I do like the way you refine what can be interpreted as a probable MO Trevor, I think whats often overlooked are signs that we might be dealing with an individual with very specific methodologies, maybe a result of some OCD, but someone with a goal and someone with a skill set to achieve it. Even though I agree with you on the Chapman skill set, I personally see a degraded one with Eddowes, but Im inclined to address that with the almost pitch black conditions. And I believe that candidates like Isenschmidt would have the requisite skills,(again, this would eliminate Eddowes if Jacob is prime for the first 2, he was institutionalized before Kates death), this doesn't have to be a medical person. The investigation focused on that possibility after Annies murder, because in it they saw obtaining organs as a motivator. Couldn't be sure of that with Polly, but retrospectively, surely the case.

                  As Ive said often and for a long time, the murders of Polly then Annie seem to be the most obvious matches by killer, everything about those 2 murders indicates 1 man. Same everything. With 2 weeks, which I see supporting some OCD scenario, but certainly revealing a newfound taste for the work.

                  The latter murders, in particular Kellys, do not have that same kind of profile. In actuality, almost everything about that "last" murder is different. And we have an excised uterus left behind. If he was Chapmans killer, and correctly presumed to have been seeking to obtain the very organ he takes, why would he ever cut one out and just leave it? In Kates case the main thing for me that might link her with Polly and Annie is the fact he did what he did in almost absolute darkness and with some impressive confidence shown by the speed. He knew his way around a knife, just like Annies killer, and Pollys.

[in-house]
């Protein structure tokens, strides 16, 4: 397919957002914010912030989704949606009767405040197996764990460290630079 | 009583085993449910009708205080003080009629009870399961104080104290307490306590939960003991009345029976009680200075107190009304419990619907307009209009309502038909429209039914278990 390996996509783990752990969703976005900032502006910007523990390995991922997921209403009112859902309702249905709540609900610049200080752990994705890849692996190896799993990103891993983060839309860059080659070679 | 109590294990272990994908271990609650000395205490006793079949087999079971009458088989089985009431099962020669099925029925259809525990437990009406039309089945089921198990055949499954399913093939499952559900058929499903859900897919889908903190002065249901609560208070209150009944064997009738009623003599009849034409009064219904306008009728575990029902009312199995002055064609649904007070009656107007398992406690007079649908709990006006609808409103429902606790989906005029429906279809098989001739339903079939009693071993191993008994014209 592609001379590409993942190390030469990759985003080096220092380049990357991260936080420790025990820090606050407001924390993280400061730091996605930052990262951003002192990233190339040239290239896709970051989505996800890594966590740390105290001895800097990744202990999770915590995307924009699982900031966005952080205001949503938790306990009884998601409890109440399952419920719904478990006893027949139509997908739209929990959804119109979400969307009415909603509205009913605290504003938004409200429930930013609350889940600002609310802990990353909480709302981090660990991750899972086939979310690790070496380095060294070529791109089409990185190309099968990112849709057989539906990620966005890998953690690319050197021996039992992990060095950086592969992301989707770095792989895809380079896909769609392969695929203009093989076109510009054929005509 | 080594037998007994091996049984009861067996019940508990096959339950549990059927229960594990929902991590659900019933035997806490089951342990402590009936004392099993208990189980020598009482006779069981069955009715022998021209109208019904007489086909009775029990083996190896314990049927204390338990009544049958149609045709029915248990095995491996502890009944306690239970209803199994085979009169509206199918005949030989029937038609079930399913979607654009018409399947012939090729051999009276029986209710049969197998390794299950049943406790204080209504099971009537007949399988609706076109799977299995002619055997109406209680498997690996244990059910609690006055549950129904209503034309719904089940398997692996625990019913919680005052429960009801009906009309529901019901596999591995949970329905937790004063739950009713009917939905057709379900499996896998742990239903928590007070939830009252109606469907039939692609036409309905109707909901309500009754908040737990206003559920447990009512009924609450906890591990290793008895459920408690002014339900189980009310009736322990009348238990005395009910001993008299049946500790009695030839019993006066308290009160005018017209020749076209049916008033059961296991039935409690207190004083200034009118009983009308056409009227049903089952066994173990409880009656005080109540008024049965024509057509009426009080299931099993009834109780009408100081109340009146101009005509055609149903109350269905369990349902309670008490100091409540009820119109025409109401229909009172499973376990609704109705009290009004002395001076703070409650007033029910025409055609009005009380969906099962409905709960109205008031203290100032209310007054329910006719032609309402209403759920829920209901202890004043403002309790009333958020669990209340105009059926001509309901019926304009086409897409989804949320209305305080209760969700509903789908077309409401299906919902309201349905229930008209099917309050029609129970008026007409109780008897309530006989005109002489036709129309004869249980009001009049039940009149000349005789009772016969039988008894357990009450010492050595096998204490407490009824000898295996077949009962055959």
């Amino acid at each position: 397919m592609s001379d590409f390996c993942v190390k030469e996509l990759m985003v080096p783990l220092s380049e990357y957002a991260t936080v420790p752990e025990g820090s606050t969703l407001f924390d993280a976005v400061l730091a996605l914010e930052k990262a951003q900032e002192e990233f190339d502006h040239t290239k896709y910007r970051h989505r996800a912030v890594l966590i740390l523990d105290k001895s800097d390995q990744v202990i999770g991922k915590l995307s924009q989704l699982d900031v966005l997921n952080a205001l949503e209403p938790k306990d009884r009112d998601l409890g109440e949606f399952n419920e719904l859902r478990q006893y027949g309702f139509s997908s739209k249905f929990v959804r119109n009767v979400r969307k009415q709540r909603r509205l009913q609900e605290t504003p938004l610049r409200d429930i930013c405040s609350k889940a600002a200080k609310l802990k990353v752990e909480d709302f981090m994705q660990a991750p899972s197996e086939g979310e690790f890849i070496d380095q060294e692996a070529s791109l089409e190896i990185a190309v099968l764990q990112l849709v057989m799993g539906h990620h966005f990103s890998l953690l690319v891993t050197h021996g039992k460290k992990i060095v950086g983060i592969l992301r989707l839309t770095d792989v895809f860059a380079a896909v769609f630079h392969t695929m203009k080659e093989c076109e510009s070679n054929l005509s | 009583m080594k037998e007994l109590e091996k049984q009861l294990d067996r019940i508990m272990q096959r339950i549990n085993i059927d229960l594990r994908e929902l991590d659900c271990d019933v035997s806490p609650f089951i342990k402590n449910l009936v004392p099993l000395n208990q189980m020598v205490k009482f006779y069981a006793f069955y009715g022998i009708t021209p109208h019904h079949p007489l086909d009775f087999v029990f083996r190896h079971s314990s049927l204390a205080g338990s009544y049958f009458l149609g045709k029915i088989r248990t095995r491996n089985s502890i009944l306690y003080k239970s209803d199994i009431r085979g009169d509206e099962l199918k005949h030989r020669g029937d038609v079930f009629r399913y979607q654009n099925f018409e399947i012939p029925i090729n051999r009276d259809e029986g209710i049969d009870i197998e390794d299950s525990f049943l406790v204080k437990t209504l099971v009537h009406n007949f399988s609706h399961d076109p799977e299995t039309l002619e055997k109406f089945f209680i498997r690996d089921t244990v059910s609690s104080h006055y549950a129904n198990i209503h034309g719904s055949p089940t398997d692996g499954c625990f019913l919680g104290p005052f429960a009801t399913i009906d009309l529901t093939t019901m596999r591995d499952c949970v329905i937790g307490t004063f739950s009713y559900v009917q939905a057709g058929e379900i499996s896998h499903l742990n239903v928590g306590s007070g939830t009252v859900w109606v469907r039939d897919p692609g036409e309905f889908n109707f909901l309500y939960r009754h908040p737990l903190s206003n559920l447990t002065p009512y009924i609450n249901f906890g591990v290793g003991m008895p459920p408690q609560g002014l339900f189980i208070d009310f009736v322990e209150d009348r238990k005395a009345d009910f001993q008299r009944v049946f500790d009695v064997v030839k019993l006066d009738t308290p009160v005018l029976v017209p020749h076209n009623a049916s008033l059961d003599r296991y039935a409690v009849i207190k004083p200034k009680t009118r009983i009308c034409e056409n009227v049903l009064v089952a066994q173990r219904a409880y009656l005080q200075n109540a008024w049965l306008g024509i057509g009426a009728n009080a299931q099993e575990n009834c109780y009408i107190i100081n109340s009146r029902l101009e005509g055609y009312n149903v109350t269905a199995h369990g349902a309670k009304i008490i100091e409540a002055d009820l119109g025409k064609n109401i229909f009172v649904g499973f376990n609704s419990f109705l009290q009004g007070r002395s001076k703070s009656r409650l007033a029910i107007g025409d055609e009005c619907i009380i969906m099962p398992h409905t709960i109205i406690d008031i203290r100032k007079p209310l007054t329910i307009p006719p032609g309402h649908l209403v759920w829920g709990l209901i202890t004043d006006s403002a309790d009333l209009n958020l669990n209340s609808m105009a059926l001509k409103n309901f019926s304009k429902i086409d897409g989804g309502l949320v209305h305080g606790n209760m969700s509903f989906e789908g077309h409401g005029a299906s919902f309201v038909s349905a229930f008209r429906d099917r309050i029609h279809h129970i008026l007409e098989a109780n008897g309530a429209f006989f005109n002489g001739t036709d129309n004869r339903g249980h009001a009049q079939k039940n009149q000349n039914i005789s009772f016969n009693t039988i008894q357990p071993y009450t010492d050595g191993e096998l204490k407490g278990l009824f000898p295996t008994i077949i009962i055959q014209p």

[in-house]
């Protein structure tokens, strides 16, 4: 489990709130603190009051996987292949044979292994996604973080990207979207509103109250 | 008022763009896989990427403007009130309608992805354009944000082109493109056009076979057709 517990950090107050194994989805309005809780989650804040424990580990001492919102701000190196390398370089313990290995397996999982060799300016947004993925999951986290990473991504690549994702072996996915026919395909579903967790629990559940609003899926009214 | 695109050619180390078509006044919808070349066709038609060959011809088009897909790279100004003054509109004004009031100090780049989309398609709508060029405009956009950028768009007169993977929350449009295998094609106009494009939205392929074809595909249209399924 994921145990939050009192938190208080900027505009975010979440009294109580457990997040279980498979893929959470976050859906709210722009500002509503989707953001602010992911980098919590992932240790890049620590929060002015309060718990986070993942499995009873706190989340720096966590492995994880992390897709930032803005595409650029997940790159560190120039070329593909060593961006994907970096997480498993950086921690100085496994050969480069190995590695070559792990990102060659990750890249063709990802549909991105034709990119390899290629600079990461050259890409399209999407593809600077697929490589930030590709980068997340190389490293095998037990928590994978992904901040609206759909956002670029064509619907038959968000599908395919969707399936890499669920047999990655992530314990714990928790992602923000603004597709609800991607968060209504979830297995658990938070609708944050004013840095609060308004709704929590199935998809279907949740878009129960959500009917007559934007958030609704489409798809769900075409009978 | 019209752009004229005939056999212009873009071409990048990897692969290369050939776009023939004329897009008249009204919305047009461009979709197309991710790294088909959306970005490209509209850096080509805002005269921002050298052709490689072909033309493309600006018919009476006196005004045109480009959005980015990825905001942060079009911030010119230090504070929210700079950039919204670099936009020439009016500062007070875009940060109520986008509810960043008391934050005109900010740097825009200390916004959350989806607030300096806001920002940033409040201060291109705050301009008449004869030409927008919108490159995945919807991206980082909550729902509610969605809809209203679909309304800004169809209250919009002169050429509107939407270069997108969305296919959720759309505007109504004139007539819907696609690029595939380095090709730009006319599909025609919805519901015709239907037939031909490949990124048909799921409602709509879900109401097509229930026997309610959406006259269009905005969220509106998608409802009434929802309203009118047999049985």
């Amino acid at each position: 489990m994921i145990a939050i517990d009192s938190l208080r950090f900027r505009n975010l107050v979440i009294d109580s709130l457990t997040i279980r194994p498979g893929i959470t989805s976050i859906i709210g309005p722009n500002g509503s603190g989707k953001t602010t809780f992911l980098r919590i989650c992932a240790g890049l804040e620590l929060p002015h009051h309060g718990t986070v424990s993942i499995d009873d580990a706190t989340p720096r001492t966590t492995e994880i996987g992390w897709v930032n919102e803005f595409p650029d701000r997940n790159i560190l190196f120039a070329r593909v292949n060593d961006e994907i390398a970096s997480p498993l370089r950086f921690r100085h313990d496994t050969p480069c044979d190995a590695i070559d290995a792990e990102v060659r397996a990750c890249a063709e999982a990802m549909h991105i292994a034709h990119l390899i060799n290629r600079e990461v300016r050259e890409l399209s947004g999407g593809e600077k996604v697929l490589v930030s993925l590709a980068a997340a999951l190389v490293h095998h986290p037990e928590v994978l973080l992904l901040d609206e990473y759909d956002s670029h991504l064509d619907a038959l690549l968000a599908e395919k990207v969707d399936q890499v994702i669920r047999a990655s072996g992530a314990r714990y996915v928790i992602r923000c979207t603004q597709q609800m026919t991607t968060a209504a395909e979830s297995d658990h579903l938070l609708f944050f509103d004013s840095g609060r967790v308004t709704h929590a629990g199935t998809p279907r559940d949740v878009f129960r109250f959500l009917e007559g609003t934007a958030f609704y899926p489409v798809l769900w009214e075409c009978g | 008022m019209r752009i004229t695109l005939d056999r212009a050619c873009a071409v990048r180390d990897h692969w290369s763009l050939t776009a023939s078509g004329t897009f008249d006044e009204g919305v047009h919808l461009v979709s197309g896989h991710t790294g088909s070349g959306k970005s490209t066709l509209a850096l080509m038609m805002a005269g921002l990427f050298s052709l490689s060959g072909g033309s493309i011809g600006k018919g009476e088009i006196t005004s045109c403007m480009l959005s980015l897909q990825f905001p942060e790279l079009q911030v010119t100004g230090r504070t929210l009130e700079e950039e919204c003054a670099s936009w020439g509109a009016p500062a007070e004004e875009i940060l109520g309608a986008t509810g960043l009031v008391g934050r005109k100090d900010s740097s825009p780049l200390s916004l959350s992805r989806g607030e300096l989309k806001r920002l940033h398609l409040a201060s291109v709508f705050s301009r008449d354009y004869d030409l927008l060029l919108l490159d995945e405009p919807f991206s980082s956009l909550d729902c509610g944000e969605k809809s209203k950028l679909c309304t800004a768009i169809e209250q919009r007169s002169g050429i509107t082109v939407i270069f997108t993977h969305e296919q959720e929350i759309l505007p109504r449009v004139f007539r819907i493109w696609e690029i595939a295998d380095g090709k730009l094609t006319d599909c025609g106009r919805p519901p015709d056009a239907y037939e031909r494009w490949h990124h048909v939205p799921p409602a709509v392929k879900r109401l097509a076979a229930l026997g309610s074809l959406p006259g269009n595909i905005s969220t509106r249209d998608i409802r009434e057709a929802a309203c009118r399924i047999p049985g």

Last edited by Michael W Richards; 02-15-2020, 11:27 AM.
                  Michael Richards

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                  • Originally posted by Al Bundy's Eyes View Post

                    In the interest of balance, the coroner was mightily annoyed that Chapman's body wasn't properly treated and had mortuary attendants and two nurses at it prior to the PM. It's not removing body parts, but could qualify as tampering. The coroner made specific note of asking whether the organ could have been lost in transit, so, maybe a bit of bungling by the police opens the door for questioning if in fact the killer removed it?
                    Personally, I'm at a loss to understand why the police would allow the belief in a killer removing body parts to terrify London when reasonably, if a medical man came along and helped himself at the morgue, this should easily have been established. And then to repeat the mistakes again with Eddowes?